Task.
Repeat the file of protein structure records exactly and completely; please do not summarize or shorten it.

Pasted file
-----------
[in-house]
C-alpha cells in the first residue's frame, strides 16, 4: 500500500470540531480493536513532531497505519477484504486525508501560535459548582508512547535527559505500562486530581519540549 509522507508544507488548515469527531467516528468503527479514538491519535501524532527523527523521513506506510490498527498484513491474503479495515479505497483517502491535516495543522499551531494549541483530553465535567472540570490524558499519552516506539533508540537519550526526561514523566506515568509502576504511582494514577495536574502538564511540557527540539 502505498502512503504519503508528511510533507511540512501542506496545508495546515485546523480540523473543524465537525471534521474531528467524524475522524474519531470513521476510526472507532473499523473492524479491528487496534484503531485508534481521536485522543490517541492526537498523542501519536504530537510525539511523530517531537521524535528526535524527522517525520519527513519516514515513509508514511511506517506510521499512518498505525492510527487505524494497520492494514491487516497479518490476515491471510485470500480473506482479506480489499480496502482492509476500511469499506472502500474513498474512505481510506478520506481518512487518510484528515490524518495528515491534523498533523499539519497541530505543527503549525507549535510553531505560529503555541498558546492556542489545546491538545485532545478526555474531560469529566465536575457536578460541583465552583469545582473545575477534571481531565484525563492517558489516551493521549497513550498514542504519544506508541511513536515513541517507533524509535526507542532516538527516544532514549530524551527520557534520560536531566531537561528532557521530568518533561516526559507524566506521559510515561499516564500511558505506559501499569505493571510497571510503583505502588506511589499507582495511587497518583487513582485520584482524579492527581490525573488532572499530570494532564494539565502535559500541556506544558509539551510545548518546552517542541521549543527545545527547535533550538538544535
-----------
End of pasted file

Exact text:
[in-house]
C-alpha cells in the first residue's frame, strides 16, 4: 500500500470540531480493536513532531497505519477484504486525508501560535459548582508512547535527559505500562486530581519540549 509522507508544507488548515469527531467516528468503527479514538491519535501524532527523527523521513506506510490498527498484513491474503479495515479505497483517502491535516495543522499551531494549541483530553465535567472540570490524558499519552516506539533508540537519550526526561514523566506515568509502576504511582494514577495536574502538564511540557527540539 502505498502512503504519503508528511510533507511540512501542506496545508495546515485546523480540523473543524465537525471534521474531528467524524475522524474519531470513521476510526472507532473499523473492524479491528487496534484503531485508534481521536485522543490517541492526537498523542501519536504530537510525539511523530517531537521524535528526535524527522517525520519527513519516514515513509508514511511506517506510521499512518498505525492510527487505524494497520492494514491487516497479518490476515491471510485470500480473506482479506480489499480496502482492509476500511469499506472502500474513498474512505481510506478520506481518512487518510484528515490524518495528515491534523498533523499539519497541530505543527503549525507549535510553531505560529503555541498558546492556542489545546491538545485532545478526555474531560469529566465536575457536578460541583465552583469545582473545575477534571481531565484525563492517558489516551493521549497513550498514542504519544506508541511513536515513541517507533524509535526507542532516538527516544532514549530524551527520557534520560536531566531537561528532557521530568518533561516526559507524566506521559510515561499516564500511558505506559501499569505493571510497571510503583505502588506511589499507582495511587497518583487513582485520584482524579492527581490525573488532572499530570494532564494539565502535559500541556506544558509539551510545548518546552517542541521549543527545545527547535533550538538544535